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					November/2006                                                                                                                 doc.: IEEE 802.11-06/799r2

                         Addressing Multipath Fading in the TGT Draft
                                                                     Date: 2006-11-09
Authors:

 Pertti Visuri                Airgain, Inc          1930 Palomar Point Way, ste 107, Carlsbad, CA                           + 1 760 579              pvisuri@airgain.com
                                                    92028, USA                                                              0200

 Uriel Lemberger                   Intel            PO Box 1659, Matam Industrial Park, Haifa 31015                         +972-4-865-              uriel.lemberger@intel.com
                                                    Israel                                                                  5701

 Neeraj Sharma                     Intel            13290 Evening Creek Drive, San Diego, CA 92128                          (858)-385-4112           neeraj.k.sharma@intel.com


 Sasha Tolpin                      Intel            PO Box 1659, Matam Industrial Park, Haifa 31015                         +972-4-865-              alexander.tolpin@intel.com
                                                    Israel                                                                  5430
                                                    Other authors added later




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Submission                                                                                                                                                  Pertti Visuri, Airgain, Inc.
November/2006                            doc.: IEEE 802.11-06/799r2
    Changes to the Text in the Draft and their justification

• The text in the document 802.11-06/0160r1 “Multipath
  Fading in OTA Tests” forms the basis and justification
  for the changes proposed here for the Normative section
  of the Standard.
• It is not proposed that all of the text would be included as
  an addendum to become an integral part of the
  recommended practices. It is just the justification
  presentation.
• The following slides present proposals for changes in the
  draft text that will be appropriate to include for using
  sampling and statistical methods to manage uncertainty
  caused by multipath fading as a test modifier when it is
  needed


Submission                                          Pertti Visuri, Airgain, Inc.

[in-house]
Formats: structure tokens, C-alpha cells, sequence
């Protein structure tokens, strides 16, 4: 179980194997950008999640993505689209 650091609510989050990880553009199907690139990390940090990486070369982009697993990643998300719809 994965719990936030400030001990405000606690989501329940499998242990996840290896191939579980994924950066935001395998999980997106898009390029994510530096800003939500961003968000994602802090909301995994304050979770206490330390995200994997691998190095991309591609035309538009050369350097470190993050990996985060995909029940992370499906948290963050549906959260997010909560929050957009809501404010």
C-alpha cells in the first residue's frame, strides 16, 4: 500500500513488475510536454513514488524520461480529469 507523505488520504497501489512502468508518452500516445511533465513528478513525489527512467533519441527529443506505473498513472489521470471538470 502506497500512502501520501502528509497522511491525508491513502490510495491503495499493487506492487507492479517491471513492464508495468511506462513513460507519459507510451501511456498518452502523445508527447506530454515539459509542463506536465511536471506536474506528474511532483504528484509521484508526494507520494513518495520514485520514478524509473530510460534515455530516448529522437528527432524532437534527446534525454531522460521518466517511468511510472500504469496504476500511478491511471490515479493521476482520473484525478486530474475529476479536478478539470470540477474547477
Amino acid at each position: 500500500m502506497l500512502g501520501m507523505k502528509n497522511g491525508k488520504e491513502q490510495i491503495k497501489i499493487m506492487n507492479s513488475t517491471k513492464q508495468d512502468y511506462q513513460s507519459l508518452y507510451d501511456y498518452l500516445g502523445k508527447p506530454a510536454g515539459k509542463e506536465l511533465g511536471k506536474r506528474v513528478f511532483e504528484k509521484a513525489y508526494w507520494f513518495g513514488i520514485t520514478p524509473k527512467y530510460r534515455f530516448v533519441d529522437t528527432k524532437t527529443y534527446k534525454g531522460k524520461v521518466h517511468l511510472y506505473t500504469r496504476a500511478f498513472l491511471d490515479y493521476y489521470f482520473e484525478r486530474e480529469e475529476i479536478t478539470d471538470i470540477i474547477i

November/2006                                              doc.: IEEE 802.11-06/799r2
                 Proposed changes and Justifications

1. Lower the rotating speed:
Current rotating speed is 1-10 RPM, 10 RPM is too fast,
proposed to use 1 RPM only as the test parameter.

2. Add stationary measurement:
Adding stop-motion rotating turntable as modifier enables slow algorithms to stabilize and
provide repeatable measurement in case of devices that have very slow or no tracking of the
device movement. In some cases this reduces the variation of results.
This modifier can be used to measure the effect of slow motion of the DUT on the test
result. The test result of a stop motion turntable is obtained by averaging the measured
data points comprising a complete turn. A further benefit of having additional data points
is that they can be used to estimate the uncertainty of the test result

3. Averaging over multiple locations of the WLCP:
Current draft uses WLCP in static position and DUT rotating.
Averaging over multiple locations and orientations of WLCP using a Cartesian mapping or
polar mapping reduces the overall measurement uncertainty caused by multipath fading
and the variance of results will be lower. Introducing a turntable or XY table at the WLCP
end of the link, as specified in the Test Environment modifiers, will effectively reduce the
uncertainty.

Submission                                                               Pertti Visuri, Airgain, Inc.
November/2006                                     doc.: IEEE 802.11-06/799r2
                     Changes for the draft text
• In sections 5.4, 5.5 and 5.6 there is a section in the tables about using